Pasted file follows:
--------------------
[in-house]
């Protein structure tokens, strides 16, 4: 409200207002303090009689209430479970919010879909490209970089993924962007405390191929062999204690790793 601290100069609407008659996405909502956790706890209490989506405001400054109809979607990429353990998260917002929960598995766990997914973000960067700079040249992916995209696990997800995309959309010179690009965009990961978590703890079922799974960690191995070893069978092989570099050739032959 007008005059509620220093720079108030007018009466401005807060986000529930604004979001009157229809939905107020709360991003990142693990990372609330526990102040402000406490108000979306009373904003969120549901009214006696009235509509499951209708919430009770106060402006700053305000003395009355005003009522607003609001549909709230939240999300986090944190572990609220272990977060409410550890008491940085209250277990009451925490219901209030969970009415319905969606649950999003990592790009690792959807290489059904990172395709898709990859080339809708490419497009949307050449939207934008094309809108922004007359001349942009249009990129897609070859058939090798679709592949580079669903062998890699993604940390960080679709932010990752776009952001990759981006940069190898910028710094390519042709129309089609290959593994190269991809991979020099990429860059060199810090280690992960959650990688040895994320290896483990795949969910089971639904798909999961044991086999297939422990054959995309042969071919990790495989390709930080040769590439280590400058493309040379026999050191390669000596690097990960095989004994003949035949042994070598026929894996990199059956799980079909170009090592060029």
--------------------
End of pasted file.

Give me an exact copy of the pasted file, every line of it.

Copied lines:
[in-house]
């Protein structure tokens, strides 16, 4: 409200207002303090009689209430479970919010879909490209970089993924962007405390191929062999204690790793 601290100069609407008659996405909502956790706890209490989506405001400054109809979607990429353990998260917002929960598995766990997914973000960067700079040249992916995209696990997800995309959309010179690009965009990961978590703890079922799974960690191995070893069978092989570099050739032959 007008005059509620220093720079108030007018009466401005807060986000529930604004979001009157229809939905107020709360991003990142693990990372609330526990102040402000406490108000979306009373904003969120549901009214006696009235509509499951209708919430009770106060402006700053305000003395009355005003009522607003609001549909709230939240999300986090944190572990609220272990977060409410550890008491940085209250277990009451925490219901209030969970009415319905969606649950999003990592790009690792959807290489059904990172395709898709990859080339809708490419497009949307050449939207934008094309809108922004007359001349942009249009990129897609070859058939090798679709592949580079669903062998890699993604940390960080679709932010990752776009952001990759981006940069190898910028710094390519042709129309089609290959593994190269991809991979020099990429860059060199810090280690992960959650990688040895994320290896483990795949969910089971639904798909999961044991086999297939422990054959995309042969071919990790495989390709930080040769590439280590400058493309040379026999050191390669000596690097990960095989004994003949035949042994070598026929894996990199059956799980079909170009090592060029």